Twenty-four-volt transformers are typically used as control devices. These low-voltage devices are used as step-down transformer in which a higher voltage, generally 120 VAC, is made into a lower working voltage for switches or relays. This basic procedure is an efficient way to test a low-voltage transformer for proper operation.
Things You'll Need
- Volt ohmmeter
Remove all electrical power from the electrical appliance or device. Never perform this test with any outside source of electrical power going to the device. Use the screwdriver to remove any electrical covers that may conceal the transformer. This may entail using a manufacturer's set of instructions to correctly access this location.
Understand that there are two sides to the 24-volt transformer. The high side is the line-voltage of the transformer. This is the electrical connection to the feeding voltage, generally a 120-VAC power. The secondary side, or low-voltage, side is the power that is transformed to 24 volts. There is no direct electrical connection between the high side and the low side areas of a transformer used for a 24-volt application.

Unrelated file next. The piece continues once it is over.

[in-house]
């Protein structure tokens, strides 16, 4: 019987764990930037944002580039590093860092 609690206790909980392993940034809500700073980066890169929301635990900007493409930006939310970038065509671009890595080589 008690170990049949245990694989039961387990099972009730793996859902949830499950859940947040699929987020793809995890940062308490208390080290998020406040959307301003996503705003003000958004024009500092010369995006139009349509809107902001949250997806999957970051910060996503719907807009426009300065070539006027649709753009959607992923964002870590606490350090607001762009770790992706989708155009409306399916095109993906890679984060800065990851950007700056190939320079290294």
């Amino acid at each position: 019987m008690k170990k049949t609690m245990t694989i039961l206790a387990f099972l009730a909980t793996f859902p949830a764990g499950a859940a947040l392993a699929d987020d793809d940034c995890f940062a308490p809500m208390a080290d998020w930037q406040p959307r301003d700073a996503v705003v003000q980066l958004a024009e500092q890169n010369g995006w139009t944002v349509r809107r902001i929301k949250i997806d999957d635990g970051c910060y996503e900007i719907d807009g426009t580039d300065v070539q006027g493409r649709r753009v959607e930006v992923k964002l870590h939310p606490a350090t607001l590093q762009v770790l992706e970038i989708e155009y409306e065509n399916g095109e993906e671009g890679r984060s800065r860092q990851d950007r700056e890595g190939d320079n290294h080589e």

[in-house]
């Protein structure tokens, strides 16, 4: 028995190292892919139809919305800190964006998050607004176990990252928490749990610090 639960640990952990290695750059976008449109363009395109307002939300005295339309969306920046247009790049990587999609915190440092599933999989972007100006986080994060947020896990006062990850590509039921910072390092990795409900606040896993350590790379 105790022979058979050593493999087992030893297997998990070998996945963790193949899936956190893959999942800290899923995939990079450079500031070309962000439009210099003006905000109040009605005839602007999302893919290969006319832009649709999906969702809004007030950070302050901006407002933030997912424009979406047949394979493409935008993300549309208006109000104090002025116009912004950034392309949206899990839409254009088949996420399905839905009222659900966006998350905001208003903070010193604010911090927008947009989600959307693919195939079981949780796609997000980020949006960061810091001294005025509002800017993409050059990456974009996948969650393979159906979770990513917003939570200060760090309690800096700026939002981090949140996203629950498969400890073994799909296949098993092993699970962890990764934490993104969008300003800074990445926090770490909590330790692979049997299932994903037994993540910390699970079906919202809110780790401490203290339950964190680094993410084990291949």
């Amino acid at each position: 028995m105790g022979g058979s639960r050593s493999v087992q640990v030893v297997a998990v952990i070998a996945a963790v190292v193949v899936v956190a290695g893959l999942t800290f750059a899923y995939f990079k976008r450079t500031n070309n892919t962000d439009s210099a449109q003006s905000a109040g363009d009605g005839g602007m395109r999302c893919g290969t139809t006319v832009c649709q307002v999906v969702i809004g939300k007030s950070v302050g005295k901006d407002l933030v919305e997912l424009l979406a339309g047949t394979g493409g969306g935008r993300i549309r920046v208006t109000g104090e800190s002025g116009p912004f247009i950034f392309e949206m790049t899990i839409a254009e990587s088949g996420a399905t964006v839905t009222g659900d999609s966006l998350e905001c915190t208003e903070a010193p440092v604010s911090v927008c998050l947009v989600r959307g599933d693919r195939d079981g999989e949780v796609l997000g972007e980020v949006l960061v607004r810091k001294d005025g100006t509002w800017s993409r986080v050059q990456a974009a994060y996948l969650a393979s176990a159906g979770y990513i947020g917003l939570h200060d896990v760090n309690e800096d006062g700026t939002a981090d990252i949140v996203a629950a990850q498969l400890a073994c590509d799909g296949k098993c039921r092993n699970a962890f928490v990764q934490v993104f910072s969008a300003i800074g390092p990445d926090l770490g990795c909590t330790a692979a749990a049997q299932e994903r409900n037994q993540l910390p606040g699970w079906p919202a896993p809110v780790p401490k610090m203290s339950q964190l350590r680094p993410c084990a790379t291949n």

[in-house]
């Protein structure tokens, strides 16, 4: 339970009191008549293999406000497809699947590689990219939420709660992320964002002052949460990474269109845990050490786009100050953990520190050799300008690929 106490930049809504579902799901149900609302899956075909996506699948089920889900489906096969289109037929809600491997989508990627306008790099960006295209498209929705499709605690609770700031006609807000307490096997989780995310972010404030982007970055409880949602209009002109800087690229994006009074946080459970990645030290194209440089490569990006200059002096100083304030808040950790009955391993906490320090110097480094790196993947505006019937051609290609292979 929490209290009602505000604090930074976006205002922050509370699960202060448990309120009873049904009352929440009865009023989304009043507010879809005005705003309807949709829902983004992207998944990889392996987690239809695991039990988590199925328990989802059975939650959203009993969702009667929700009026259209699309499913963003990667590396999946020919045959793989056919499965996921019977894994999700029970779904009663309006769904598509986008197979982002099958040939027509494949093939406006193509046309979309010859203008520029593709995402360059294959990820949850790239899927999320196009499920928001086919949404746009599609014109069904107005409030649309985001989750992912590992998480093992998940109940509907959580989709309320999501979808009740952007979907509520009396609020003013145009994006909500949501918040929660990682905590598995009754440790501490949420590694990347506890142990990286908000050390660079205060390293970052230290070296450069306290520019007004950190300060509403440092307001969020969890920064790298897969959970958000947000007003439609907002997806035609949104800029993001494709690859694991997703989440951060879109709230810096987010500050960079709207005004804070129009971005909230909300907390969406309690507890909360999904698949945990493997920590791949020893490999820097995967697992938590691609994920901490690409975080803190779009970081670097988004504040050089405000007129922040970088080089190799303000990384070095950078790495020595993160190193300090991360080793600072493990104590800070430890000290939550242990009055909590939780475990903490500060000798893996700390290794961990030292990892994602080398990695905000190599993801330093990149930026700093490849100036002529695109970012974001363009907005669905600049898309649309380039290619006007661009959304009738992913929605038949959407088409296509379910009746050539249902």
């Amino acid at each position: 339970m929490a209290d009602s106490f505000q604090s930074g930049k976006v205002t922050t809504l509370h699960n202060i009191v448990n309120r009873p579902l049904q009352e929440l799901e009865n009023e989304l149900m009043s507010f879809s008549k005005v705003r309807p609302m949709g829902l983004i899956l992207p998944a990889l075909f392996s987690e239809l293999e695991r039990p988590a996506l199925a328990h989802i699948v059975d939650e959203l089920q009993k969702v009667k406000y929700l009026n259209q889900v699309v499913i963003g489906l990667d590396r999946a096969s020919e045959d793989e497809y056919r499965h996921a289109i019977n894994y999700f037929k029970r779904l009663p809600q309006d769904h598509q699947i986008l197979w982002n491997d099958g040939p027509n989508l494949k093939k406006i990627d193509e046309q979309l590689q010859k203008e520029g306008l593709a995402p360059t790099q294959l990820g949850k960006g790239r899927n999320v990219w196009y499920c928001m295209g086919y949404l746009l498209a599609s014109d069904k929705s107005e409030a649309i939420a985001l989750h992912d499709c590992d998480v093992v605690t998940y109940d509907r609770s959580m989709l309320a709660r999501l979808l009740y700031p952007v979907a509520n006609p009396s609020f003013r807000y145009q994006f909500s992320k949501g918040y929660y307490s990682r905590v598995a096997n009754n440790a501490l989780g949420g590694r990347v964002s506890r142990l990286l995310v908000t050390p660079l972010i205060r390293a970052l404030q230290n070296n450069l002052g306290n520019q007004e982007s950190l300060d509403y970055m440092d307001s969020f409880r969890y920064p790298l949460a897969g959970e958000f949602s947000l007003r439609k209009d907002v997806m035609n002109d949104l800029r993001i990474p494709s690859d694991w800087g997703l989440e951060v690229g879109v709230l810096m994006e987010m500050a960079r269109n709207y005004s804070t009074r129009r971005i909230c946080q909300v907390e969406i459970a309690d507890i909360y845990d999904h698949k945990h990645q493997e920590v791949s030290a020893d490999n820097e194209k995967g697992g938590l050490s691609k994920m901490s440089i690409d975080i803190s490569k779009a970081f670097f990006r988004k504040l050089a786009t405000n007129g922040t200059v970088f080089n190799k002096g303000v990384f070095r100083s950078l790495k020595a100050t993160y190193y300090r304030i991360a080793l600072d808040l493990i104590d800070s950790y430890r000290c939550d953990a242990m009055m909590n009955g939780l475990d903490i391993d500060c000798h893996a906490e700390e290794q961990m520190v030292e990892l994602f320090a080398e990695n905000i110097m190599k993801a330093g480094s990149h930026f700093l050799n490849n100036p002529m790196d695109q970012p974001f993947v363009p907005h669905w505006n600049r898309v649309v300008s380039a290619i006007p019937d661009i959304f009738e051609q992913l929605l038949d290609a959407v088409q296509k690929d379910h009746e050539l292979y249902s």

Switch the volt ohmmeter to "ohms" and insert the test leads into the meter. The red lead goes into the slot that reads "ohms" and the black lead goes into the common opening. Touch the two leads together and the ohmmeter should be reading "zero ohms," or a closed circuit.
Place the leads of the ohmmeter to the leads on the high side of the transformer. The meter should be identifying a resistance reading. This reading will vary with the type of transformer used in the circuit. If the meter indicates an open circuit or infinite resistance, the transformer is bad on the high side and must be replaced.
Follow the same procedure from Step 4 on the low side connections. The meter should give the same resistance reading, results in ohms for the low side. If the meter shows an infinite reading or wide open, the low side is broken internally and the transformer must be replaced.
Tips & Warnings
- If the transformer tests are positive (i.e., a good reading), check for blown fuses in the circuitry. The electrical schematic for the circuit should be consulted. Follow all local and state electrical codes when servicing or replacing any electrical device.
- Oil Burners; Audel Press; Edwin M. Field; 1978
- Testing Transformers
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